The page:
$5 Coin -- 35mm Nickel clad copper nickel alloy with security edge..
$10 Coin -- 40mm Silver clad copper nickel alloy with microchip.
$20 Coin -- 45mm Silver clad nickel with microchip and other security devices
$50 Coin -- 50mm Coinage silver alloy with microchip and other security devices.
First you will note that each denomination is 5mm larger than the previous denomination. This size is perceptible to differentiate each denomination in the dark or even by the blind. The dollar coin is approximately the size of the present dollar coins.
The compositions are chosen for the following reasons: 1) They are in line with present and future costs, they would eliminate the metal costing more than its face value. 2) They purposely have several elements to discourage counterfeiting. 3) They each have a different color and weight for easy perception by inspection alone. 4) They are typical coinage metals with existing experience in coining technology. 5) They increase in value with each higher denomination. 6) The aspect of their scrap technology is taken into consideration for present coins when they will have to be recoined well into the future.
The U.S. Treasury should take two immediate actions. Take the suggestion of Chicago Federal Reserve Bank Economist Francois Velde and "rebase" the cent -- and the nickel -- to have a value of 10cents. This can be done by a fiat proclamation. Demand that all transactions be rounded off the the nearest 10cents. These coins and current dimes would be placed in the 10cent slot in cash registers.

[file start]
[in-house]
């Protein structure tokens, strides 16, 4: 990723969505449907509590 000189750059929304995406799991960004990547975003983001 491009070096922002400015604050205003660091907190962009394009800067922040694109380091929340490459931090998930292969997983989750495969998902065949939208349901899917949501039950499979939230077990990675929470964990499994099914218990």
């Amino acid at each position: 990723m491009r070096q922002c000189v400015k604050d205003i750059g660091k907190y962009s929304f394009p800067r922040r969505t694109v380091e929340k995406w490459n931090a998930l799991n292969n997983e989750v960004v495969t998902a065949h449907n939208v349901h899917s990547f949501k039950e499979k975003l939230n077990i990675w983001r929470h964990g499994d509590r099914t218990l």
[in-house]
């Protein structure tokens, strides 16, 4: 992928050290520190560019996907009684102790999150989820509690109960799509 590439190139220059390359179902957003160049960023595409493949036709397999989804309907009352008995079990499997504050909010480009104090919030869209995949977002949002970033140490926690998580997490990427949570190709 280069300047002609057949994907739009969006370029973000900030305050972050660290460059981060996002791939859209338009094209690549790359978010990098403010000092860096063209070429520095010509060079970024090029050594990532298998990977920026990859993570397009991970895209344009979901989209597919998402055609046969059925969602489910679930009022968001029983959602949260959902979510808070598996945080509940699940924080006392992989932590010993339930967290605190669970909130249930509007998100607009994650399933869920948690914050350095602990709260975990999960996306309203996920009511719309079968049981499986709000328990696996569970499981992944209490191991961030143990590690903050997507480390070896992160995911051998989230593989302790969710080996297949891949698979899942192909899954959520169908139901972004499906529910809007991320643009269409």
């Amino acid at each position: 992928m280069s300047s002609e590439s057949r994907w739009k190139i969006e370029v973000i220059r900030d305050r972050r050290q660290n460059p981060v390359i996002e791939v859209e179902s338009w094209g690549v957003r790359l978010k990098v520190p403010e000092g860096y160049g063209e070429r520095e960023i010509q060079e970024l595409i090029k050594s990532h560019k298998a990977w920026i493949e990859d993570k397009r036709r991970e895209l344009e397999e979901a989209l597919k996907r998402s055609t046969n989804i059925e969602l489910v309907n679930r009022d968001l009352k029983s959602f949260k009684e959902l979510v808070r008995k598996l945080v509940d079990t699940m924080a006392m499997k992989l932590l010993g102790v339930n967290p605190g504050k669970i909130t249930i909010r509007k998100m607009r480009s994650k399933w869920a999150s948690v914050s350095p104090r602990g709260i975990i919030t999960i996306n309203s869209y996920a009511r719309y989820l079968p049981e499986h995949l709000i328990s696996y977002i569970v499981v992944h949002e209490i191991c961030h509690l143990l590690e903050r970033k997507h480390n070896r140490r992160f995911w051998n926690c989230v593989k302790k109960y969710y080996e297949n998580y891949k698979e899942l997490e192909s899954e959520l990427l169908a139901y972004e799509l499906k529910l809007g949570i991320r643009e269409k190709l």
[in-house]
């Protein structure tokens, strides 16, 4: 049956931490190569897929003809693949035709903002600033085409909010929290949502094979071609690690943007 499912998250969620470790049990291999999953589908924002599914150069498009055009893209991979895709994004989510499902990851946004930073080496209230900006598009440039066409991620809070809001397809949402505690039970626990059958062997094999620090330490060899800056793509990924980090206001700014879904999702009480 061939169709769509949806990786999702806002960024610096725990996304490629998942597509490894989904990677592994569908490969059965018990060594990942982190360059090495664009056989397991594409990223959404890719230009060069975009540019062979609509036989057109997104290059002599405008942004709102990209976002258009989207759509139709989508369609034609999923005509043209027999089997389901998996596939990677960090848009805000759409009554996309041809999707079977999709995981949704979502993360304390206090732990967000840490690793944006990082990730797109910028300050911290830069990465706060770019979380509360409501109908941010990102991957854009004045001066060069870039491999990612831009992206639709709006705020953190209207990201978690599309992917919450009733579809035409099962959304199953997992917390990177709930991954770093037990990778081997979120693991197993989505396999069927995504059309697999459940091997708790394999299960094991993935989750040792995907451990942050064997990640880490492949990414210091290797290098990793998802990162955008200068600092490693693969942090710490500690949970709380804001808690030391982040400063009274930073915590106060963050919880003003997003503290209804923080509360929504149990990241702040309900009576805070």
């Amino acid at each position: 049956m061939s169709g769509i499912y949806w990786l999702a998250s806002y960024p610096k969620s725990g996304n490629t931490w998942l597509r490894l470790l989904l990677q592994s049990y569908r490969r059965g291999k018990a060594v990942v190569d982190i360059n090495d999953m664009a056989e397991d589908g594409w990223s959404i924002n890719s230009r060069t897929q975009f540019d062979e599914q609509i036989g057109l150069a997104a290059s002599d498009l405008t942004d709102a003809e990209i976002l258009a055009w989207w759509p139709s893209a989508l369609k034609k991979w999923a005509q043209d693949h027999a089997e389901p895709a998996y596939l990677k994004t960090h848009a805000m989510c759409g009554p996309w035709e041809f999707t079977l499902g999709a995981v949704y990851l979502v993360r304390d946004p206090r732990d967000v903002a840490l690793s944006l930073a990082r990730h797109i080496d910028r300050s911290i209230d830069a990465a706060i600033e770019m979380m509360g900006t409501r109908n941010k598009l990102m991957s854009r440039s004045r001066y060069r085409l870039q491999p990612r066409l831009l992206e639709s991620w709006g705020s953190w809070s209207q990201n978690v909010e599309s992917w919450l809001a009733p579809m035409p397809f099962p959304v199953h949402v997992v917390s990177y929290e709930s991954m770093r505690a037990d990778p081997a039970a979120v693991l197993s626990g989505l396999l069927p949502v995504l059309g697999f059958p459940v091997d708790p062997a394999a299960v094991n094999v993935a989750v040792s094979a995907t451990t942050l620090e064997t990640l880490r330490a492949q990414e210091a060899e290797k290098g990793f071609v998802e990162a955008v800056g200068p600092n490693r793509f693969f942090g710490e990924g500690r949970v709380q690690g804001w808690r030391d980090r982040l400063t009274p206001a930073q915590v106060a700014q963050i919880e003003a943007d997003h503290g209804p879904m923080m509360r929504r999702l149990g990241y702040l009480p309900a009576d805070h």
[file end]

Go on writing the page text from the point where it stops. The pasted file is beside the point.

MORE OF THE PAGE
Second, start engineering a new mint for the exclusive manufacture of the dime coin. I am not asking that sand (source of ceramic) and bauxite (source of aluminum) enter one end and dimes come spewing out the other. But engineer a mint where 20mm aluminum blanks would be struck then coated with a ceramic surface. Perhaps the ceramic could even be imprinted in color with a variety of designs. Since aluminum is easily coined, perhaps a press could strike 40 or 50 coins with every cycle of the press. After the ceramic is applied, imprint a different state design on the ceramic surface, for example.
Say it takes ten years to create such a mint. All cents and nickels would stay in circulation for that time -- at a value of 10cents each. After ten years these coins would be recalled to be melted and reformulated to be recoined.
The copper coated zinc was a brilliant choice for cents since 1982. It can easily be reformulated to brass, or used intact to coat the zinc core. The zinc industry should spend half of what they are spending for their unnecessary lobbying efforts to keep the cent. Instead spend this on research to coat bronze on zinc for a larger Half Dollar coin. Instead of whining and being an obstructionist they can actually make more money providing bronze coated zinc blanks for coining into Half Dollars well into the future.
Scrapping the copper nickel metal in five cent coins can provide the metal to be recoined into the Dollar to $10 coins by adding various clad operations.
A lot of thought has gone into this proposal. This is what future coins could be.
If you wish to read Darrin Lee Unser's article click on:
Coin Composition Changes Proposed Yet Again, but Now in Obama’s Budget
Wayne Homren, Editor